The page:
I've blogged about whether, and when, a course in Creative Writing might be a good idea, and about how to choose the right one for you. And if you're wondering whether, and how, Creative Writing can be taught, this unpicks that hardy perennial of a question. But a quick search on the UCAS website shows 459 Masters-level courses in Creative Writing. True, part-time and full-time versions of the same course are being listed separately, but the darned things cost a fortune these days (though student loans are these days available for both part- and full-time study). So, assuming you're thinking... Read more →


My story is far too long. What do I do?

A writer recently howled on a forum that his novel was far too long: it was 180,000 words when people were saying that no agent will look at a book over 90,000. He did sense that there were things to cut, but didn't know where to begin. And how on earth was he to get it down to half the length - lose every other word, effectively - and still have a novel, not a blood-sodden mess? There are an awful lot of writers who have faced up to this problem, but actually it's two relatively separate problems: what length... Read more →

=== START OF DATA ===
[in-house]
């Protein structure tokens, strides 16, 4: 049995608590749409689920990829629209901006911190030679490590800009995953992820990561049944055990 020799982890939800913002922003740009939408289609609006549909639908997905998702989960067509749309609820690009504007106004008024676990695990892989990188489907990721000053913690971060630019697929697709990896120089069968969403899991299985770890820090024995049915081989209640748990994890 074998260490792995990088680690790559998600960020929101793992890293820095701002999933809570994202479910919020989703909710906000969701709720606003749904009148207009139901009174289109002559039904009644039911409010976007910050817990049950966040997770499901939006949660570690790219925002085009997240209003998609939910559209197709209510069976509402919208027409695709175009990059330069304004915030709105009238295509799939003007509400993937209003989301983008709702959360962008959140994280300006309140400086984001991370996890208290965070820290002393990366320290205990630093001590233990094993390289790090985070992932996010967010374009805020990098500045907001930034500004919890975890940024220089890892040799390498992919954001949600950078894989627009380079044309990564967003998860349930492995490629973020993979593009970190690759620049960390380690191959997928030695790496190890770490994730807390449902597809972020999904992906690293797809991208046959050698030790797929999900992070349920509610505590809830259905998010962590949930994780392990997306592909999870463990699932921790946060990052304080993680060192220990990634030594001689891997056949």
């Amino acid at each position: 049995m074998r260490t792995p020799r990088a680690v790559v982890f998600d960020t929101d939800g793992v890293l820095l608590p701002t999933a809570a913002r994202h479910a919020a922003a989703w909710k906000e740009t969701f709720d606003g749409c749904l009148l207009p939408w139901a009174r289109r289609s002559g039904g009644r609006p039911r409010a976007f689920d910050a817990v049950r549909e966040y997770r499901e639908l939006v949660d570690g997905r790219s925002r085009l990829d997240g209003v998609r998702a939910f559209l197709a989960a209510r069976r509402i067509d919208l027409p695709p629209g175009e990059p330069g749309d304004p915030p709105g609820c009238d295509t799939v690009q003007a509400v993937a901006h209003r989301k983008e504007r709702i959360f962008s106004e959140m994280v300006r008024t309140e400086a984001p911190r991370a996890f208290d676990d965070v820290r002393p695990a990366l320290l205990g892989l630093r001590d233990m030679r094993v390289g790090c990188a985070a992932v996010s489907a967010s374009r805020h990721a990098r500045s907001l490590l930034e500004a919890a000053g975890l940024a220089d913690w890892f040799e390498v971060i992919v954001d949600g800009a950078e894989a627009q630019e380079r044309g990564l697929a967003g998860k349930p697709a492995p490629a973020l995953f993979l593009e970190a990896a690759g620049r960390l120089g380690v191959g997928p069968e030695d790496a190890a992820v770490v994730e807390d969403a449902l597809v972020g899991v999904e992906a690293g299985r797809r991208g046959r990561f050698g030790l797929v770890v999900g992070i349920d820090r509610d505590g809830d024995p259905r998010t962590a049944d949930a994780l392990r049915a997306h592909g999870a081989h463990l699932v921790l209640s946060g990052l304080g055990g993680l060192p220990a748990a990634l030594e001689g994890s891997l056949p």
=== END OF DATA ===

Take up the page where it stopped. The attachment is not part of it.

Life Writing? Travel Writing? Creative Non-Fiction? What are you writing?

At this year's York Festival of Writing I gave a workshop on literary fiction and creative non-fiction, and one of the topics that came up was: "What is creative non-fiction?" Which is a very good question and (like all the best questions) not quick to answer. Creative non-fiction - which also gets called "Narrative non-fiction" and "Literary non-fiction" - lives in a fascinating liminal area, bounded by fiction and poetry on one side, by journalism on another, and by "proper" history, biography, autobiography, travel-, food-, science- and art-writing on the third. So creative non-fiction is narrative: it is an act... Read more →


Make Your Novel Shine: all the posts I mentioned at the Words Away Salon